Huskies storm into Manhattan
Northern Illinois (at Army)
It was U.S.C. last week – the Trojans, who met Syracuse at MetLife Stadium last Saturday, held a pep rally right in the heart of Times Square. Northern Illinois’ fan base isn’t as strong in numbers, nor did those in Manhattan for today’s game at West Point hold any sort of gathering below the bright lights of 42nd Street. But there are Huskies in town for a date with Army – and they’re confident. I asked two red-clad N.I.U. fans for their score prediction: One said a touchdown win, “but that it’ll be close,” citing the three-point spread; the other said simply, “We’re going to kill ‘em.”
Hard-pressed to match breakthrough
Eastern Michigan (at Purdue)
After years of ineptitude, Eastern Michigan reached bowl eligibility a season ago – breathing some life into a moribund program in the process. To repeat that feat, E.M.U. is going to need a whale of a run over the year’s second half. To most, the Eagles were destined for a 2-0 start: Ball State was a likely win, and Illinois State was an easy win. Now 0-2, not 2-0, the Eagles will soon be 0-4 after meeting Purdue and Michigan State on the road. To get back to six wins – let alone seven, improving upon last year’s total – the Eagles will need to go 6-2 against a slate that includes Toledo, Ohio, Western Michigan and Northern Illinois. If E.M.U. slides back to 2-10, would the program feel that Ron English’s successful 2011 season would be enough to offset the painful decline?
The Wildcats take on another league
Northwestern (vs. Boston College)
The Big East came first, though it took every ounce of Northwestern’s energy to knock off Syracuse, 42-41, in the Carrier Dome. Then came the SEC, though again, the Wildcats didn’t make it easy on themselves against Vanderbilt – the weather was an issue, but N.U.’s physical and mental errors led to a downturn from the passing game. The A.C.C. is next: Northwestern plays host to Boston College, one of the A.C.C.’s weaker teams, after topping the Eagles in Chestnut Hill last September. That makes three B.C.S. conference opponents in three weeks for the Wildcats, who cap non-conference play with South Dakota before turning to the Big Ten. How many B.C.S. conference teams will the rest of the Big Ten have played after today’s games? Eight: Alabama (Michigan), Virginia (Penn State), Iowa State (Iowa), Oregon State (Wisconsin), U.C.L.A. (Nebraska), Arizona State (Illinois), California (Ohio State) and Notre Dame (Michigan State).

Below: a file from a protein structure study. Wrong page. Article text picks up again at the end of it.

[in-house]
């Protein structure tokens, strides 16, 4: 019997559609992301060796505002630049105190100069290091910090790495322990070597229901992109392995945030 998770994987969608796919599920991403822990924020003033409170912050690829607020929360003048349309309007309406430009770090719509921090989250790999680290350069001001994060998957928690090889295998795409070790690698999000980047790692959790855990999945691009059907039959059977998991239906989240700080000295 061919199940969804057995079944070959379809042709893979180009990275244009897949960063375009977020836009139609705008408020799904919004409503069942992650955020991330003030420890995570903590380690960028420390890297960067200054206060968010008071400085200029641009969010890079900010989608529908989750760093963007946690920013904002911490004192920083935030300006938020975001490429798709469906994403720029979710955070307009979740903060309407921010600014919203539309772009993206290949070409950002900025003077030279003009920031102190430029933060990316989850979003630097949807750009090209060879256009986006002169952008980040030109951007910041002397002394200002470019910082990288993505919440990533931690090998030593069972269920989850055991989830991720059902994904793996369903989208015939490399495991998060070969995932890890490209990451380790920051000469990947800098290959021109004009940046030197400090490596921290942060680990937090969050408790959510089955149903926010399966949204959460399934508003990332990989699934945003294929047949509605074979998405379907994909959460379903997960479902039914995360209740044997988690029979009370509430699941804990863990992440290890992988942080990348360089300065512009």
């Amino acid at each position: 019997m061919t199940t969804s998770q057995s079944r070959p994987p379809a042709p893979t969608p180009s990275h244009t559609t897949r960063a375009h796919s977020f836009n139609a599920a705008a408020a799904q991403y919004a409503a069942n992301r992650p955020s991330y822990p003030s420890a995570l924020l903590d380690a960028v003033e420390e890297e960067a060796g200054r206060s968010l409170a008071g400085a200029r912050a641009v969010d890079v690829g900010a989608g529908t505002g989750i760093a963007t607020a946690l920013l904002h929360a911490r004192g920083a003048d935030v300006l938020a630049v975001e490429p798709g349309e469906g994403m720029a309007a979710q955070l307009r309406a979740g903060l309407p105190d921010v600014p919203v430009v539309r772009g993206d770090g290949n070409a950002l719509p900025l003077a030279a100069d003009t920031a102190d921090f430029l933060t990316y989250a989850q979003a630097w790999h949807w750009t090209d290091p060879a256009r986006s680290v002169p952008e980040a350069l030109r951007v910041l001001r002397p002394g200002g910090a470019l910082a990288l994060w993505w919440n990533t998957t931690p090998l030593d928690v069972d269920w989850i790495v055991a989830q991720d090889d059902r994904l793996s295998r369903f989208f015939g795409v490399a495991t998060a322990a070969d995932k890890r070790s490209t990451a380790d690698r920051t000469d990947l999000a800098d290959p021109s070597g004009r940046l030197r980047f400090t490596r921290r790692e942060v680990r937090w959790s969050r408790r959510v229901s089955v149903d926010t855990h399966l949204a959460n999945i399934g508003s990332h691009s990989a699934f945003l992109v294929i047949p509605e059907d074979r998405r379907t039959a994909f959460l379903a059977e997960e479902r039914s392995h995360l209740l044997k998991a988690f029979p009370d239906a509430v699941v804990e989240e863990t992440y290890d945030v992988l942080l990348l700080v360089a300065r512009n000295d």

Worst F.B.S.-only game
Middle Tennessee State at Memphis
In reality, the worst games are those pitting powers against weaklings, as in L.S.U.’s date with Idaho or Georgia’s game against Florida Atlantic. At least Middle Tennessee State and Memphis will be competitive – you’d think so, at least. On the other hand, L.S.U. and Georgia will combine to beat the Vandals and Owls by 100 points, give or take. But for pure rumbling, stumbling and bumbling, nothing can top the Blue Raiders’ trip to Memphis to take on the hometown Tigers. And by the way, this is a schedule that keeps giving for Rick Stockstill, who should be 2-1 heading into late September after christening this season with a dreadful loss at home to McNeese State.
Most likely to get in the win column
Auburn, Texas A&M, Boise State, etc.
This doesn’t count teams facing off against F.C.S. competition, which eliminates Syracuse, Hawaii and Wyoming, among others. As noted, I think Auburn takes care of business against Louisiana-Monroe. Texas A&M will take out some frustration against S.M.U. – I’m guessing by 17 points. Boise State’s upcoming winning streak kicks off against Miami (Ohio). Anyone else? I’m not sure if Colorado has what it takes to win at Fresno State. Likewise with Army, which hosts N.I.U, and Navy, which heads to Happy Valley. But someone is getting a win on Saturday, whether it be 0-2 Penn State or the 0-1 Midshipmen.
Tags: Alabama, Arkansas, Auburn, B.Y.U., Big Ten, Bill O'Brien, Bo Pelini, Bo Wallace, Bobby Petrino, Boise State, Boston College, Brady Hoke, Braxton Miller, Bret Bielema, Brian Johnson, California, Clancy Pendergast, Cody Fajardo, Connecticut, Danny O'Brien, Eastern Michigan, Everett Golson, Florida, Florida State, Gene Chizik, Georgia Tech, Hugh Freeze, Illinois, Jimbo Fisher, Jon Hays, Kevin Parks, Louisiana-Lafayette, Louisiana-Monroe, Mark Hudspeth, Maryland, Massachusetts, Memphis, Michigan, Michigan State, Middle Tennessee State, Mississippi, Montee Ball, Navy, Nebraska, Northern Illinois, Northwestern, Notre Dame, Ohio State, Oklahoma State, Paul Chryst, Penn State, Perry Jones, Pittsburgh, Randy Edsall, Ron English, Stanford, Tennessee, Texas, Texas A&M, Travis Wilson, Tyler Bray, Tyler Wilson, U.S.C., Urban Meyer, Utah, Utah State, Virginia, Virginia Tech, Wake Forest, Will Muschamp, Wisconsin